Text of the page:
ORONO, Maine — The news that an Italian court convicted on Wednesday a base chief for the CIA and 22 other Americans for the crime of rendition was evidence that the executive branch of the U.S. government has too much power, activist and author David Swanson told a small group of people Thursday afternoon at the University of Maine.
The crime for which the Americans were convicted surrounded the kidnapping of a Muslim cleric from the streets of Milan in 2003, according to a story Wednesday in The New York Times. The cleric was flown from an American air base in Italy to a base in Germany and then on to Egypt, where he asserts that he was tortured, the newspaper said.
“Kidnapping is still a crime in some places, but not [to U.S. government operatives]. Here it’s not a crime,” said Swanson, who spoke in the Bangor Room of the Memorial Union as part of UMaine’s Socialist and Marxist Studies Series. Swanson is on tour supporting his new book, “Daybreak: Undoing the Imperial Presidency and Forming a More Perfect Union.”
The incident in Italy may be one example that the executive branch of the U.S. government has too much power over other branches of the government and at times has overstepped Congress, he said.
“I think future presidents are going to have a huge impact on what happens in our country and in the rest of the world,” Swanson added, “and I think how future presidents behave is going to be determined above all by how they are permitted to behave, what they’re allowed to do and what they’re not allowed to do.”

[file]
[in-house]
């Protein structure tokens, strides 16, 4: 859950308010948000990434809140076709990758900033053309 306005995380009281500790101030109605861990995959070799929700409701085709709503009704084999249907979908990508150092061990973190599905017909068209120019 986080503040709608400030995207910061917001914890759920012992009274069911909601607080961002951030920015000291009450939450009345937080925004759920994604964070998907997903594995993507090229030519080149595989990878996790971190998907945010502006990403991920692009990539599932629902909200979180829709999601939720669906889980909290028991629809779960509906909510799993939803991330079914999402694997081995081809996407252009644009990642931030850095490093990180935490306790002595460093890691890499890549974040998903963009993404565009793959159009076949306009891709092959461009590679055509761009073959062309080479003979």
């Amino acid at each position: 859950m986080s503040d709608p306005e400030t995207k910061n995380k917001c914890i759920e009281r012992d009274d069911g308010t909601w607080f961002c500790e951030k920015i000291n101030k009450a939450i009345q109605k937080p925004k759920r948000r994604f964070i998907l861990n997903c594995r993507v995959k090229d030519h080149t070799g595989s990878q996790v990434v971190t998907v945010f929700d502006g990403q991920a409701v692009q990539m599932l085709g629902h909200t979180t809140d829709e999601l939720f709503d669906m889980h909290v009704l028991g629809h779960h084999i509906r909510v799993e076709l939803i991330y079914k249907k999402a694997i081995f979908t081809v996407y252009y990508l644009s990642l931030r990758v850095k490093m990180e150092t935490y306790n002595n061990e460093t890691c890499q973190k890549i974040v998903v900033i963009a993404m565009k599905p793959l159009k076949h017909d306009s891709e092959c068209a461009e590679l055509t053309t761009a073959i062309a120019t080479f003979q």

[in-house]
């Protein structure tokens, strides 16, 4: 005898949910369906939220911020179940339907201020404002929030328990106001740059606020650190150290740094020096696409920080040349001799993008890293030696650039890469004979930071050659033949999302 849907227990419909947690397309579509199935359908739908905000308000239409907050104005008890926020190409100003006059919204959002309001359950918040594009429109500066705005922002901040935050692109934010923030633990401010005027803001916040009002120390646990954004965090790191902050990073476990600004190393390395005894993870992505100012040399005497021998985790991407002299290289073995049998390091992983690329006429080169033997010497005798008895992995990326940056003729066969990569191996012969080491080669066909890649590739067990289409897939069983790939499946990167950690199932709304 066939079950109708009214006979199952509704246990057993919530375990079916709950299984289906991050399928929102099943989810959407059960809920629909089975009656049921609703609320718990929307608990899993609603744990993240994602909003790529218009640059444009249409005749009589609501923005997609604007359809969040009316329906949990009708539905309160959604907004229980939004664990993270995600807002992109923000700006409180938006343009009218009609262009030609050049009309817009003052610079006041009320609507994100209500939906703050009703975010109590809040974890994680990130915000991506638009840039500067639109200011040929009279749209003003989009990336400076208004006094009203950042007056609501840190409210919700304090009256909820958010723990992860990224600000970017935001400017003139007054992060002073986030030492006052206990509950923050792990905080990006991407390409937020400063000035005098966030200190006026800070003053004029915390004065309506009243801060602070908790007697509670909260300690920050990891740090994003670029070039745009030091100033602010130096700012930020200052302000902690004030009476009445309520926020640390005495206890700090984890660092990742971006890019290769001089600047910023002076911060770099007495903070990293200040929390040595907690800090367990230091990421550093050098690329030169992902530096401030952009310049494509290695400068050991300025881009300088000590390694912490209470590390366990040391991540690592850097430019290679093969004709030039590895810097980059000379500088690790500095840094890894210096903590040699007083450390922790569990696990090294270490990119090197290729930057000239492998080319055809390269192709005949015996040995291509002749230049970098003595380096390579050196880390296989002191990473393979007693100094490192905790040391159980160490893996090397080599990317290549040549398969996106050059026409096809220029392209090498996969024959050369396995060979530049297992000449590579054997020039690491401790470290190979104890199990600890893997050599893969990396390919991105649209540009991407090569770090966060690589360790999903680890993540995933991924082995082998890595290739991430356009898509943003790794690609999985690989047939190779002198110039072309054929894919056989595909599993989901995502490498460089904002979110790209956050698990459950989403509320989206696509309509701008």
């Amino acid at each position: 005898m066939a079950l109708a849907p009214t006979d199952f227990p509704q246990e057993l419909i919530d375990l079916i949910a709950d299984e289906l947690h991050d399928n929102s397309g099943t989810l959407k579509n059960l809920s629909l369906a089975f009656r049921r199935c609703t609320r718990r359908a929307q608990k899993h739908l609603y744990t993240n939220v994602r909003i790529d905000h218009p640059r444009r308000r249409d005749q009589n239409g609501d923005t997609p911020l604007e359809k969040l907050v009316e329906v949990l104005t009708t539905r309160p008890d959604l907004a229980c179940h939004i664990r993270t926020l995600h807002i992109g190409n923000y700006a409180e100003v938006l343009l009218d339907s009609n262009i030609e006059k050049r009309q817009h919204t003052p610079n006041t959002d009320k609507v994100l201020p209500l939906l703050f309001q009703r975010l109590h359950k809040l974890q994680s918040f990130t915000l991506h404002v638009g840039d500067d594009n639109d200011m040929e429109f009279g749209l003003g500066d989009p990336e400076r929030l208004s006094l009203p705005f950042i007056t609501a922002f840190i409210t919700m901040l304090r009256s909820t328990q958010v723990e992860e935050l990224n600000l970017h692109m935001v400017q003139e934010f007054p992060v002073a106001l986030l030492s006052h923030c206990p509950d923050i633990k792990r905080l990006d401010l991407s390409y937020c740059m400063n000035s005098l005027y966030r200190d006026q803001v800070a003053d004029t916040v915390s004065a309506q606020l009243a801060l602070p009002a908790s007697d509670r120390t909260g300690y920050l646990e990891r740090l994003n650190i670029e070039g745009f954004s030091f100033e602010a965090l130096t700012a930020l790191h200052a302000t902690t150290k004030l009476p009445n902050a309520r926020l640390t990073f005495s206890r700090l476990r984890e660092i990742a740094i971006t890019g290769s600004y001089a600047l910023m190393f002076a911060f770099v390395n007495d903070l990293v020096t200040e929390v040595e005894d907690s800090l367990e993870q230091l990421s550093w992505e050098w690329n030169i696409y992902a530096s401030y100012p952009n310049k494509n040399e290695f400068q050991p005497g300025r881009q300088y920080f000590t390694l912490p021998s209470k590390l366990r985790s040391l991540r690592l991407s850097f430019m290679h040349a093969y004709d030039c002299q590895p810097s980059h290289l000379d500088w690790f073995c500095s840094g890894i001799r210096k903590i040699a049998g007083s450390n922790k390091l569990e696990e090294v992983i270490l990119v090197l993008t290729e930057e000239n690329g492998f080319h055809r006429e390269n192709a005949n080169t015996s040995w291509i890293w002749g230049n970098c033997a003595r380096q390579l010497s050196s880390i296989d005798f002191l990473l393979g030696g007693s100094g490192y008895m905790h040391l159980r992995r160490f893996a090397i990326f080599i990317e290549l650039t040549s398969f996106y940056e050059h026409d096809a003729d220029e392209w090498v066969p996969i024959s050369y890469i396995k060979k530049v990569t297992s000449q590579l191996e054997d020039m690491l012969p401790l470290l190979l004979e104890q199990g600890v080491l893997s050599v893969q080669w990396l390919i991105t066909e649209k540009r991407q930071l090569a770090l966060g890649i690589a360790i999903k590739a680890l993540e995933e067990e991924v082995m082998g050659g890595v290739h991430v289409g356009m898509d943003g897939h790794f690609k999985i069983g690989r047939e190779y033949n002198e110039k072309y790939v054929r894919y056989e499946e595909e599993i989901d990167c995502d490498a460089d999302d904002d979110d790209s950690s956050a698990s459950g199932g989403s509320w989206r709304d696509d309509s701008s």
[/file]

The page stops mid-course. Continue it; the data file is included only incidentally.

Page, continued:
A Charlottesville, Va., resident, Swanson’s professional background includes a stint as press secretary for Dennis Kucinich’s 2004 presidential campaign and three years as communication coordinator for the Association of Community Organizations for Reform Now, known as ACORN.
Swanson is the co-founder of AfterDowningStreet.com and the creator of ProsecuteBushCheney.org, both of which seek to hold accountable President George W. Bush and Vice President Dick Cheney for what Swanson’s sites contend are crimes of abuse of power such as the alleged torture of terror suspects.
Swanson said he believes the executive branch has overstepped its power to the point that “there’s this idea that Congress doesn’t exist anymore.”
“We can’t go protest wars now because that would be protesting a popular president, as if a war and a president were identical entities, when the Constitution gives Congress the responsibility to decide where and when we have wars,” he said.
The executive branch now has the power to spy on people without warrants, the power to imprison people with no charge or process, the power to torture, the power of rendition, as in the Italian case, and the power to “behave without fear of any sort of accountability, without impeachment, without prosecution,” Swanson said.
Swanson said he hopes Congress can assert its own powers over the executive branch to start a pullout from Iraq.
“The Congress last week gave their blessing to this end date of being out of Iraq at the end of 2011 and to their credit they require monthly reports from the Pentagon on how it’s going,” he said. “The question is what, if anything, will [Congress] do when those reports don’t come, aren’t honest, [and] don’t indicate a withdrawal but rather the maintenance of permanent cities we call bases.”
Swanson also was scheduled to speak Thursday evening at the Peace and Justice Center of Eastern Maine in Bangor and will attend an anti-war rally at 5 p.m. in Portland’s Monument Square.